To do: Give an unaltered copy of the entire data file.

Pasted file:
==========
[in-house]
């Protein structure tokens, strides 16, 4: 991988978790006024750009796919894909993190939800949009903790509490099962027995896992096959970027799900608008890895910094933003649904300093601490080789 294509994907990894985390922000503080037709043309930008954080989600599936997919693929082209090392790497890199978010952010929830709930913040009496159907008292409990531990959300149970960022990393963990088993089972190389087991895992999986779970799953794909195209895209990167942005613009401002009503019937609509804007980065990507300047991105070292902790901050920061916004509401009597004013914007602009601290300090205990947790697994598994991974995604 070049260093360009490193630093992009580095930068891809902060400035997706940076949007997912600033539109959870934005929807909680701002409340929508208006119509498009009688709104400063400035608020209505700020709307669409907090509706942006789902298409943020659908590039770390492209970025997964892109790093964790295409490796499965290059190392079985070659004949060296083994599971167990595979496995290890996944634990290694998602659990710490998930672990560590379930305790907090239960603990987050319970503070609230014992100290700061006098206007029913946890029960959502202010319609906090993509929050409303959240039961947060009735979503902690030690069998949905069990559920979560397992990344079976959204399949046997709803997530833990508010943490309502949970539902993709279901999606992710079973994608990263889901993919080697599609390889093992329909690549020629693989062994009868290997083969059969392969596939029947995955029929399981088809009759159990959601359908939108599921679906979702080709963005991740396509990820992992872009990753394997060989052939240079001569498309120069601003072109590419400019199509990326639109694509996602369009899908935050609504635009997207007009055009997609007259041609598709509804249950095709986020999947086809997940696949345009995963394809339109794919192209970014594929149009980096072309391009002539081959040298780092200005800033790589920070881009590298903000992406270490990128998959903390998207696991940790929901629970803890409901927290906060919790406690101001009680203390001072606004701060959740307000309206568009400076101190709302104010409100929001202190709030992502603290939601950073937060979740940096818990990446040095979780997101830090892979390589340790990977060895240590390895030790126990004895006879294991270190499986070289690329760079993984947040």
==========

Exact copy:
[in-house]
């Protein structure tokens, strides 16, 4: 991988978790006024750009796919894909993190939800949009903790509490099962027995896992096959970027799900608008890895910094933003649904300093601490080789 294509994907990894985390922000503080037709043309930008954080989600599936997919693929082209090392790497890199978010952010929830709930913040009496159907008292409990531990959300149970960022990393963990088993089972190389087991895992999986779970799953794909195209895209990167942005613009401002009503019937609509804007980065990507300047991105070292902790901050920061916004509401009597004013914007602009601290300090205990947790697994598994991974995604 070049260093360009490193630093992009580095930068891809902060400035997706940076949007997912600033539109959870934005929807909680701002409340929508208006119509498009009688709104400063400035608020209505700020709307669409907090509706942006789902298409943020659908590039770390492209970025997964892109790093964790295409490796499965290059190392079985070659004949060296083994599971167990595979496995290890996944634990290694998602659990710490998930672990560590379930305790907090239960603990987050319970503070609230014992100290700061006098206007029913946890029960959502202010319609906090993509929050409303959240039961947060009735979503902690030690069998949905069990559920979560397992990344079976959204399949046997709803997530833990508010943490309502949970539902993709279901999606992710079973994608990263889901993919080697599609390889093992329909690549020629693989062994009868290997083969059969392969596939029947995955029929399981088809009759159990959601359908939108599921679906979702080709963005991740396509990820992992872009990753394997060989052939240079001569498309120069601003072109590419400019199509990326639109694509996602369009899908935050609504635009997207007009055009997609007259041609598709509804249950095709986020999947086809997940696949345009995963394809339109794919192209970014594929149009980096072309391009002539081959040298780092200005800033790589920070881009590298903000992406270490990128998959903390998207696991940790929901629970803890409901927290906060919790406690101001009680203390001072606004701060959740307000309206568009400076101190709302104010409100929001202190709030992502603290939601950073937060979740940096818990990446040095979780997101830090892979390589340790990977060895240590390895030790126990004895006879294991270190499986070289690329760079993984947040």